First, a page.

A defense request to throw out the excessive force case against Spokane police Officer Karl F. Thompson Jr. was denied following a fiery exchange today about prosecution portrayals of Otto Zehm as a regular shopper at a convenience store.
Defense attorney Carl Oreskovich accused federal prosecutors of misconduct for repeated references during opening statements to jurors that Zehm was shopping for soda and candy at the Zip Trip store where he he was violently confronted by Thompson. Although accurate and true, Oreskovich contends Assistant U.S. Attorney Victor Boutros violated Judge Fred Van Sickle’s order prohibiting jurors from being told that Zehm hadn’t committed any crimes when he was beaten by police.
“At least three different times, Mr. Boutros said … it is a case about a fella who went into a convenience store to buy a soda,” Oreskovich argued outside the jury’s presence. “The court ruled that evidence of innocence was inadmissible. After a year-and-a-half of fighting over this, (Boutros) disregarded this court’s ruling and got it in anyhow. This is blatant, willful prosecutorial misconduct.”
Prosecutors, however, argued that they’ve fully complied with the judge’s rulings, but added that since the defense is describing Zehm as using a soda bottle as a weapon, they can present jurors with information that would call the validity of those claims into question.
“We have allegations that (Zehm) stole money, but he didn’t. The jury gets that taint based on the (dispatch) report and radio traffic,” Assistant U.S. Attorney Aine Ahmed said. The jury has “a taint that he’s a thief and on drugs and he isn’t. At some point, with all due respect, we have to have a way to question Officer Thompson’s statement.”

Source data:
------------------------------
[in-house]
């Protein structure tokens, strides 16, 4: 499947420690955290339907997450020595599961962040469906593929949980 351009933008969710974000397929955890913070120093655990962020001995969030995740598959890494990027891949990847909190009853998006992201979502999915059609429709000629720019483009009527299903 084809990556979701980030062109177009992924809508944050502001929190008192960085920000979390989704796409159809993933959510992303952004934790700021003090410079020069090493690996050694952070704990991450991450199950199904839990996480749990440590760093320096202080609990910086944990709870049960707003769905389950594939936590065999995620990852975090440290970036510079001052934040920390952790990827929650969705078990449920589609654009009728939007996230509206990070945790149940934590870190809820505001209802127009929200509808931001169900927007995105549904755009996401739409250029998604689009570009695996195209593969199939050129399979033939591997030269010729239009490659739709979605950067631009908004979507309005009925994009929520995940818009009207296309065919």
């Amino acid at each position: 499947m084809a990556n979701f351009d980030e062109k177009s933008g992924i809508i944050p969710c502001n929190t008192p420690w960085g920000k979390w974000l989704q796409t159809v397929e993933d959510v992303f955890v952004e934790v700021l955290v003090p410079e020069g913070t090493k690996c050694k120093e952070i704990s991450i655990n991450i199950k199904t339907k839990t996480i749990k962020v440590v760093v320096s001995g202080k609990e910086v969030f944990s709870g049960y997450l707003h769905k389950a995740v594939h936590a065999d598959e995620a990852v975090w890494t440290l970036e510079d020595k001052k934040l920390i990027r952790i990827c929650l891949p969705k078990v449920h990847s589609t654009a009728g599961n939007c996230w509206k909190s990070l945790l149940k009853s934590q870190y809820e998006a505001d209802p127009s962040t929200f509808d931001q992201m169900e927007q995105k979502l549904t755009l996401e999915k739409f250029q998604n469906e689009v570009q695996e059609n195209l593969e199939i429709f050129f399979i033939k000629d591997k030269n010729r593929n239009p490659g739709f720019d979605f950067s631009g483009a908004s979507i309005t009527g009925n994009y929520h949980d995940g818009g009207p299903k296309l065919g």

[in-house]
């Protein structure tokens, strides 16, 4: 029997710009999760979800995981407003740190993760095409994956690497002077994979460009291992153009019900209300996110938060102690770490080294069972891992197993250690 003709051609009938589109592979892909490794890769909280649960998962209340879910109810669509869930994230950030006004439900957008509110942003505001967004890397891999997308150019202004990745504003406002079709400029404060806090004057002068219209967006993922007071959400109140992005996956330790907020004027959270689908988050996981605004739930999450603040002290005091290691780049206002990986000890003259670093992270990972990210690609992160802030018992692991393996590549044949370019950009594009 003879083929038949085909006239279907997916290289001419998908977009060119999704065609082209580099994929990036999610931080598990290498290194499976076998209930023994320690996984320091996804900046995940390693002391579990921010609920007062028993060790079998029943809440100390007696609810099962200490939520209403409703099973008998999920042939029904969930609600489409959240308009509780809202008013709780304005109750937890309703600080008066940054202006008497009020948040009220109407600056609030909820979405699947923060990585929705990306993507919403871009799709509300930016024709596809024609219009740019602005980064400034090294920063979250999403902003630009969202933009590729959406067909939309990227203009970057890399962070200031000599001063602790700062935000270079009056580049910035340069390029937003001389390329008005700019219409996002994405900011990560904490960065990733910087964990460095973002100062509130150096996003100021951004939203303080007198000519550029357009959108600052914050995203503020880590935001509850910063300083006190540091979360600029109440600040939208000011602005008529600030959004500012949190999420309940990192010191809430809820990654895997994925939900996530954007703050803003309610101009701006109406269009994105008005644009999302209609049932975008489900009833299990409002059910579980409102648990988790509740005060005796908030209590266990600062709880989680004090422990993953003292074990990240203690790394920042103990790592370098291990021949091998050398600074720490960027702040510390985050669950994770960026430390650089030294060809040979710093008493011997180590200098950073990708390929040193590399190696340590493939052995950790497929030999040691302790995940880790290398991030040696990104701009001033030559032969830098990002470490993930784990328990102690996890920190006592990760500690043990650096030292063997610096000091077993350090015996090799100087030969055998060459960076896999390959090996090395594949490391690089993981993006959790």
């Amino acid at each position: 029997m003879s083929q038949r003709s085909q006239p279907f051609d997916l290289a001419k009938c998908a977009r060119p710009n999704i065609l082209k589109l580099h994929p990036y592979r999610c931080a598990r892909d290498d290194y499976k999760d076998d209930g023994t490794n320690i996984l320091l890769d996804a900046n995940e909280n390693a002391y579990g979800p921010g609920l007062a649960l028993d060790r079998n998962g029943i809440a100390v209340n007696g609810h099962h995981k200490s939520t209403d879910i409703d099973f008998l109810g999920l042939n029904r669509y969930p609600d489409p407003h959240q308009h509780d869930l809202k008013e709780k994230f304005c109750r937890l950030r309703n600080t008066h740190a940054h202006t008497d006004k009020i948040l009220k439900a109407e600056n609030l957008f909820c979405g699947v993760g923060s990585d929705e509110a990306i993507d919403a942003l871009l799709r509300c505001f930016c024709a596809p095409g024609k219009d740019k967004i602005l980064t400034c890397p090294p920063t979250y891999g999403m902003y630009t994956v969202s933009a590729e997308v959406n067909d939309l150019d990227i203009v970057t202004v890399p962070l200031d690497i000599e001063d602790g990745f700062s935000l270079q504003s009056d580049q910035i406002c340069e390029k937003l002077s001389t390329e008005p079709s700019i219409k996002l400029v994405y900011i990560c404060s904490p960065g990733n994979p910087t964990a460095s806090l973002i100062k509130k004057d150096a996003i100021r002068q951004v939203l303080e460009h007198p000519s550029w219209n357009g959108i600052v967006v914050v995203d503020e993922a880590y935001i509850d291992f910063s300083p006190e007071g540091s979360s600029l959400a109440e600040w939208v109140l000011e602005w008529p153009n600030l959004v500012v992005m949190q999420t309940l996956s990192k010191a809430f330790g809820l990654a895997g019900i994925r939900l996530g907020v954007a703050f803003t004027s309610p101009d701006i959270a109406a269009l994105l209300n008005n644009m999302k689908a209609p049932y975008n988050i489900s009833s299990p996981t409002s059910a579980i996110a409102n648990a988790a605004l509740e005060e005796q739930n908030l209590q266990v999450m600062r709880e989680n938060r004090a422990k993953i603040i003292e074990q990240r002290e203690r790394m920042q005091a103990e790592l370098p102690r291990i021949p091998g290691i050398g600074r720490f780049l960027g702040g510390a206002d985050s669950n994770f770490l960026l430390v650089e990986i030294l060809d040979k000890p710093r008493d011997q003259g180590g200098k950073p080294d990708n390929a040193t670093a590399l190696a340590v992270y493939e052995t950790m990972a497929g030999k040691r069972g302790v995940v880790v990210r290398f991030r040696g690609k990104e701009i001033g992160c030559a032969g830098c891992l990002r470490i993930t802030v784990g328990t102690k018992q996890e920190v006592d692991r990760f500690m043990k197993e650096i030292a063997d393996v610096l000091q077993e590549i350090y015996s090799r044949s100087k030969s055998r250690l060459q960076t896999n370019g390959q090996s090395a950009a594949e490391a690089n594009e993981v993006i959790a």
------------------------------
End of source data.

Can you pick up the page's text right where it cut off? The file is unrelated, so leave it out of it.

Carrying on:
Thompson said Zehm was holding the soda bottle in a way that it could be used as a “significant weapon,” Ahmed told the judge. “We have to be able to prove that as nonsense. I would submit, if (Zehm) was alive, he could come in here and say I didn’t use drugs … I didn’t steal anything. But I can’t do that without him here.”
Drawing much of the defense ire were descriptions in the prosecution’s opening statement such as this one: “It’s a case about a police officer who walked into a convenience store who unleashed blows on a citizen who posed no threat,” Boutros told jurors. “He used his badge as a license to beat the victim with a police baton over and over and over.”
Van Sickle denied the defense request to throw out the charges despite warning Boutros several times that his opening statement had ventured into arguments that are not allowed.
Oreskovich told jurors his 64-year-old client was a decorated officer and former police chief candidate who was simply trying to protect the public with his split-second decision.
Oreskovich said Thompson will testify in his own defense and that he turned down an offer by Spokane police investigators to review the tape of the incident prior to his statement.
“Unfortunately, he got some things out of order” in his story, Oreskovich said of Thompson. “Now he gets called a liar.
“This will be a long trial. I think in the end, the evidence will show this police officer was not acting in a bad purpose, but with the purpose he was charged with: to investigate and protect citizens. This honorable man is innocent of these crimes.”
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